Home is where the hearth is
Written by Admin
People love (controlled) fires. Ever since cave families gathered to bond and brag and hide out from wild beasts, humans have sought the comfort of fire. According to Greek legends, the Titan Prometheus pitied mortals because they lacked fur so he stole an ember from the sacred hearth on Olympus and carried it down to earth. After that, humans felt happier and warmer.
Although cheerful facsimiles such as burning log videos and electric blazes satisfy some, others crave real flames. Fortunately, presentday homeowners have plenty of options. To help fulfill our “burning love,” Randy Siedleski, owner of Prairie Fireplaces on King Edward Street, likes to enlighten folks about his fine products and trained staff who install and service the latest fire technology.
Siedleski says, “Wood stoves are still popular with cottagers and rural people, but gas fireplaces and stoves outsell wood-burning units nine to one.” He believes it’s because most people don’t want the mess and storage problems of bulk wood. Although firewood can be purchased in Winnipeg, it’s just easier to find logs in the country.
Despite their time-honoured past, woodburning units have rocketed into the space age. Made from solid cast iron and fitted with air-tight seals, these aren’t your grandma’s stoves. Gleaming baked-on finishes and eye-catching forms range from Victorian ornateness to Scandinavian towers fitted with three sides of glass. They act like pieces of fine furniture, while guaranteeing years of energy-efficiency. Homeowners who also prefer the traditional look, perhaps to suit their decor, can choose gas stoves that resemble wood units, but without the hassles.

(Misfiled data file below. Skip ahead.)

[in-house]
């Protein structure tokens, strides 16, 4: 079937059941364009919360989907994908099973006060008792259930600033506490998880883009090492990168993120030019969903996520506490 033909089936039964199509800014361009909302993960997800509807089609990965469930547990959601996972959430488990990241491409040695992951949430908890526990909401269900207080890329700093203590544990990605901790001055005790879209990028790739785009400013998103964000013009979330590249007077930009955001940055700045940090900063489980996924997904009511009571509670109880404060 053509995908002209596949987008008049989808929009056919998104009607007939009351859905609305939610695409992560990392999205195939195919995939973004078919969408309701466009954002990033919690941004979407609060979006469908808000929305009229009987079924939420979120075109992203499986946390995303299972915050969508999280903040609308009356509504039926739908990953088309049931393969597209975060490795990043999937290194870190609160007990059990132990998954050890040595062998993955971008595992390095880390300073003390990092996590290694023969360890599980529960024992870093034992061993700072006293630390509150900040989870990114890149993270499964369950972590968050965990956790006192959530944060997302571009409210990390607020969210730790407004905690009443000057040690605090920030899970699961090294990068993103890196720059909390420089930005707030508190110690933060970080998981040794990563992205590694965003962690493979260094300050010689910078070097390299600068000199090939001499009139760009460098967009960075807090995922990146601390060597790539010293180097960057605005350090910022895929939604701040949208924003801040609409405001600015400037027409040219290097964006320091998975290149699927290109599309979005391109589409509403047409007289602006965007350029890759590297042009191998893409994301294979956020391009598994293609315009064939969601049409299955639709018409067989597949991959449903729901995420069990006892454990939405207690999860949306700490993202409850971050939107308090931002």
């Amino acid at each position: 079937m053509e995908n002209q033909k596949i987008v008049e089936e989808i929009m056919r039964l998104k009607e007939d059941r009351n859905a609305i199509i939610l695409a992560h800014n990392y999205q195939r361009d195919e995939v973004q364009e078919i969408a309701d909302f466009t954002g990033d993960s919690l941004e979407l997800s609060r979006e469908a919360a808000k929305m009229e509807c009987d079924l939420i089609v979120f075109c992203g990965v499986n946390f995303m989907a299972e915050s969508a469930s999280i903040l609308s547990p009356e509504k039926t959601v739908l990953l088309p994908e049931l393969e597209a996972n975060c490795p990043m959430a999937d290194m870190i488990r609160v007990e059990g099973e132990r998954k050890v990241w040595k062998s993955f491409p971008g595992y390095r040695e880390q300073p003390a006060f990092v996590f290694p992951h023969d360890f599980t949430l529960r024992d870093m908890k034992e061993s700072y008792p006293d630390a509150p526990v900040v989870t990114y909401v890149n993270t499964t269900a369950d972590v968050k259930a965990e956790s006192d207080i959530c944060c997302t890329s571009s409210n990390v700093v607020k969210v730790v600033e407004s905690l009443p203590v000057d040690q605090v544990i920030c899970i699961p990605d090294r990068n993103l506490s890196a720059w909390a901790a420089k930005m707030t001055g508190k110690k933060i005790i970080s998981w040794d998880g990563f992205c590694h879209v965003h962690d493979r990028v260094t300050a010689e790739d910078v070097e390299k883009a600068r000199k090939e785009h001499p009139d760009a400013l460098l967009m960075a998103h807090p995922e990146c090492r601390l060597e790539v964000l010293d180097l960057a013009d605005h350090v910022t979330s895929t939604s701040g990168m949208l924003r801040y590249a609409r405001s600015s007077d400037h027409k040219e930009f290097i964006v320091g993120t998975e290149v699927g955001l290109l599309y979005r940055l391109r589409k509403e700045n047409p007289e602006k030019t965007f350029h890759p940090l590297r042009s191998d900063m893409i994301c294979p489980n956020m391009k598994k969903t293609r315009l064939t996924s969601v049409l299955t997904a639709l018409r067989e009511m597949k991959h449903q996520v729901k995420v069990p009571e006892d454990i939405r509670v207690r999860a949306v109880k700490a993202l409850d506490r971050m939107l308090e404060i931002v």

Another nostalgic choice is the woodburning fireplace. Like wood stoves, they’ve evolved from air-sucking relics into super-stylish heat sources. Equipped with fans, thick glass, and gaskets, their energy efficiency is far superior nowadays. Although some people like to surround their fireplaces with carved mantles, bricks, and stone faces, Siedleski says “linear looks are the latest trend. Customers like sleek and unadorned, with burnished metal frames.”
Siedleski says his biggest seller is the gas fireplace and estimates 90 per cent of new homes have installed one. He says, “People want their fires instant and neat, as easy as turning a switch. You clean the glass once a year and get it inspected when you get your gas furnace checked.”
When asked about installations in rural areas, beyond gas lines, Siedleski says gas units can be converted to propane. Also, they don’t need elaborate chimneys and require only a flexible aluminum “pipe inside a pipe” which can be vented to outside walls. As with wood fireplaces, gas fireplaces are now fitted within sleek minimalist designs – no elaborate frames or mantles. Siedleski adds, “People don’t even want fake logs.” As for the actual fire, cooler orange flames get mixed with hotter blues so the gas mixtures get tweaked, for appearance’s sake.
Happier and warmer? Prometheus had it right. The downside? Zeus punished him severely for stealing the ember. And thus this Greek tale teaches us about fire’s double nature – its great comforts come with hazards. So consult an expert, to find the fire you desire.